City, state and community leaders came together on October 9 to celebrate the completion of infrastructure work in the Exit 7/Port Quendall area and to break ground on the May Creek Trail.
The “Exit 7 Area Improvements Project” was funded in the 2009 session of the State Legislature. Thanks to the leadership and support of the Renton legislative delegation, particularly Representative Marcie Maxwell and Senator Margarita Prentice, $1.7 million was included in the 2009-11 state capital budget. The publicly-funded improvements abut the proposed Hawk’s Landing Mixed-Use Development, a potential redevelopment on approximately 7.8 acres currently owned by Vulcan that has for decades been used as industrial land and warehouse space. Most recently the site has been the site of Pan Abode Cedar Homes’ manufacturing facility.
“This public investment will help catalyze the private investment that is long overdue here,” said Renton City Councilmember Marcie Palmer, “and the May Creek Trail project will provide a wonderful amenity for the community and region. These projects have been funded thanks to our incredible friends in the State Legislature. We are very grateful for their support as well as our valuable partnerships with so many.”
The Exit 7 Area Improvements Project includes three elements:
- The new water line on Lake Washington Blvd. will provide fire protection to the Pan Abode site and nearby development – over 1,200 feet of a high capacity 12-inch diameter city water main was installed since there was no water line within this portion of the roadway.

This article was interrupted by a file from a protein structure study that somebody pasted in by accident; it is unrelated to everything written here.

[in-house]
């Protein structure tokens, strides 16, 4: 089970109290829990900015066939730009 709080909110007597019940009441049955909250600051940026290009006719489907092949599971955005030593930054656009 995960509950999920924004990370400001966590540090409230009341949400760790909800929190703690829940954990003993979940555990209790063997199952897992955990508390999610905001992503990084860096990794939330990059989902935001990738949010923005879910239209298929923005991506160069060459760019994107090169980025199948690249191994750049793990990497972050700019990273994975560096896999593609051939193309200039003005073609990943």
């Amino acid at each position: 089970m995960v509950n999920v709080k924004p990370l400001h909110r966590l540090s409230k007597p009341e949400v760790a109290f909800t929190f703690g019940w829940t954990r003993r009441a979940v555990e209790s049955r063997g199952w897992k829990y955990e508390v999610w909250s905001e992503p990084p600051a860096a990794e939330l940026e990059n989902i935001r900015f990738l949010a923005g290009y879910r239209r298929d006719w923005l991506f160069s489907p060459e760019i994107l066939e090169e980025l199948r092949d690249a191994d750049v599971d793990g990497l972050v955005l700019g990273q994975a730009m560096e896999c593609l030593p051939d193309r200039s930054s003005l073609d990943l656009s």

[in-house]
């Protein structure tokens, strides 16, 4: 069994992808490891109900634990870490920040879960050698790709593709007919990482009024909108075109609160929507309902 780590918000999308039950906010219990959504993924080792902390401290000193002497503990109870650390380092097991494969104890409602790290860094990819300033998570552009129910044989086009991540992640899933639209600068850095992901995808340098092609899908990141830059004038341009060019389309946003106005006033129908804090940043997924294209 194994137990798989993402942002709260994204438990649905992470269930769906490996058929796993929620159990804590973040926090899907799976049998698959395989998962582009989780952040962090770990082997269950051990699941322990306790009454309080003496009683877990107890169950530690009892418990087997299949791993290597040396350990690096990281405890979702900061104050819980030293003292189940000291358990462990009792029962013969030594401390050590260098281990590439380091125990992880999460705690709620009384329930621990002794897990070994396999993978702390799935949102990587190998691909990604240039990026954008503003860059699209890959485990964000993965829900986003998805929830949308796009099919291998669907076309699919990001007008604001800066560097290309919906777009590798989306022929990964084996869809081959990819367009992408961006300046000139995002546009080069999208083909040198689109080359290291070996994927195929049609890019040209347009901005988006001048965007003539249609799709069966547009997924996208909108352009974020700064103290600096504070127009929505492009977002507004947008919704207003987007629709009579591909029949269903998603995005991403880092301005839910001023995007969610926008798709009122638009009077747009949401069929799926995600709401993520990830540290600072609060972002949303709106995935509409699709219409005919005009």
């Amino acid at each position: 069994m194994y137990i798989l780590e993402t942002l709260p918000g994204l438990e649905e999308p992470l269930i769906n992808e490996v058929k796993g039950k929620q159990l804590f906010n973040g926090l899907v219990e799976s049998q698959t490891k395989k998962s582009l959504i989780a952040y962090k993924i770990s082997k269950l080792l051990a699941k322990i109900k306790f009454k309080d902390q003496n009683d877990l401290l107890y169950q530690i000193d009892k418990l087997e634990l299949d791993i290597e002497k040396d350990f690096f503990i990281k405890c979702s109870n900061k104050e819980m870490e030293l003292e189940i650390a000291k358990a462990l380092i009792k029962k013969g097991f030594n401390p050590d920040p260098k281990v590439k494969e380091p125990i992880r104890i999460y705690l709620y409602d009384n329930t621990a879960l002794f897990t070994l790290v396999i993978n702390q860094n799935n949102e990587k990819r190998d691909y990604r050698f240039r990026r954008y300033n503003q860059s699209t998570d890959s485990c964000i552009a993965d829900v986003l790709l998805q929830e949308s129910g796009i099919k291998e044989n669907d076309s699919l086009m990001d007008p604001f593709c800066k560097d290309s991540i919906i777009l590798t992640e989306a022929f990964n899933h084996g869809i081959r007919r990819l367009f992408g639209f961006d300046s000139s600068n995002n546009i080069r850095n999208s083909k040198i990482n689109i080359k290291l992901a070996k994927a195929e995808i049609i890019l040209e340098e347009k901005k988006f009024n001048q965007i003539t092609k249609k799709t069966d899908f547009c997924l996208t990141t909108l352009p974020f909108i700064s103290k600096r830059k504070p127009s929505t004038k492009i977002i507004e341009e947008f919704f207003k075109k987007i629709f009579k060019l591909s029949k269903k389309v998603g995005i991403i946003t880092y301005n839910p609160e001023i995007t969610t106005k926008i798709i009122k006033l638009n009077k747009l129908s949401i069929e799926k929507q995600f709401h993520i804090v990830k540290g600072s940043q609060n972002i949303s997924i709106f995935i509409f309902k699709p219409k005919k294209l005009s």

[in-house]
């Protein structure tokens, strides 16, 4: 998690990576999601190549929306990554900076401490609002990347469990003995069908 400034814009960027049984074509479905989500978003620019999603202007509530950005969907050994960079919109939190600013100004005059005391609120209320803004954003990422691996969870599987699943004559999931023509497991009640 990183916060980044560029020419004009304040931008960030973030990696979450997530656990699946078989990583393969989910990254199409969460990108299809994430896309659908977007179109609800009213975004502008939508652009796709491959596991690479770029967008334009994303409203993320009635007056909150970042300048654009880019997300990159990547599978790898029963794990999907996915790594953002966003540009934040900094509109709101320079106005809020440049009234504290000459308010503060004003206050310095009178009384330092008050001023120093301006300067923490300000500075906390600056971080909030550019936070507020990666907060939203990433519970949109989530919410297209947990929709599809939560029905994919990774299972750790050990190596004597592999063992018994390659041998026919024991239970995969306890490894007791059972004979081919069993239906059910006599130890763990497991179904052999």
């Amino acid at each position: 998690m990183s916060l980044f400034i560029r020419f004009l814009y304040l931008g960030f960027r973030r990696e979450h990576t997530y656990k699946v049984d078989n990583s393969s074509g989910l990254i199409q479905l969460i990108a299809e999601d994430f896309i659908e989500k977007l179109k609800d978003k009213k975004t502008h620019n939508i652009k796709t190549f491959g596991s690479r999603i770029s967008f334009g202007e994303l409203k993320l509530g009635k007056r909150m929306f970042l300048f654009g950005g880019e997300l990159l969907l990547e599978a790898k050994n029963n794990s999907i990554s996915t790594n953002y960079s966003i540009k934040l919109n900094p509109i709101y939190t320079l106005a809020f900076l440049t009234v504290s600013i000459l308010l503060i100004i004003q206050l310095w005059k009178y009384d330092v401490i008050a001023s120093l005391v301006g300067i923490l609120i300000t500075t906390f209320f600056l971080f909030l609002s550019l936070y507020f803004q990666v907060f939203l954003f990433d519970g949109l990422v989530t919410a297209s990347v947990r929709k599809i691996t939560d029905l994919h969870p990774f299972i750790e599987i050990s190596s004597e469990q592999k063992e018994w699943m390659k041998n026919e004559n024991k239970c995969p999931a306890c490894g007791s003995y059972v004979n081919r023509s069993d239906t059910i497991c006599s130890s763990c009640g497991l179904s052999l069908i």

- State funding also assisted in the construction of storm system improvements to retrofit Lake Washington Blvd. and provide water quality treatment for the existing roadway. This will help protect water quality and fish habitat in May Creek and help reduce the potential for downstream flooding. The funding was also used to install porous concrete sidewalks as a low-impact storm water improvement feature. The improvements include construction of approximately 1,000 linear feet of public storm system along with the construction of a water quality treatment facility.
- Finally, state funding assisted with property acquisition, trail design and development of a soft surface trail along May Creek. The trail has been designed, a contractor has been hired and the six-week construction project has begun.
The three-acre May Creek park and trail will be the first City of Renton-developed portion of the May Creek Greenway, which will extend from the mouth of May Creek at Lake Washington east to King County’s Cougar Mountain Regional Wildland Park, a distance of approximately six miles. The May Creek Greenway serves several functions, including providing habitat for endangered salmon species, providing a continuous wildlife and habitat corridor, protecting steep and sensitive slopes, providing surface water storage capacity, and providing land for a developing multi-jurisdictional soft surface trail system with opportunities for interpretation, education and public enjoyment.
This portion of the soft-surface trail will be a quarter mile long, starting at Lake Washington Blvd. North, and stopping before I-405. Invasive plants will be removed, and the area will be replanted with over 2, 500 native trees, shrubs and groundcovers. All existing trees will remain.
“In a few years, this site will be a lush landscape and an ideal outdoor classroom where we learn to take good care of our Mother Earth,” said Larry Reymann, Chair of the Renton Parks Commission. “With a little luck and our stewardship, the endangered Chinook and Kokanee salmon that spawn here will continue to return, and increase their numbers in the future.”
“We are looking forward to the day that all of this public investment will help stimulate increased private investment and more jobs for more families in the community,” said State Representative Marcie Maxwell.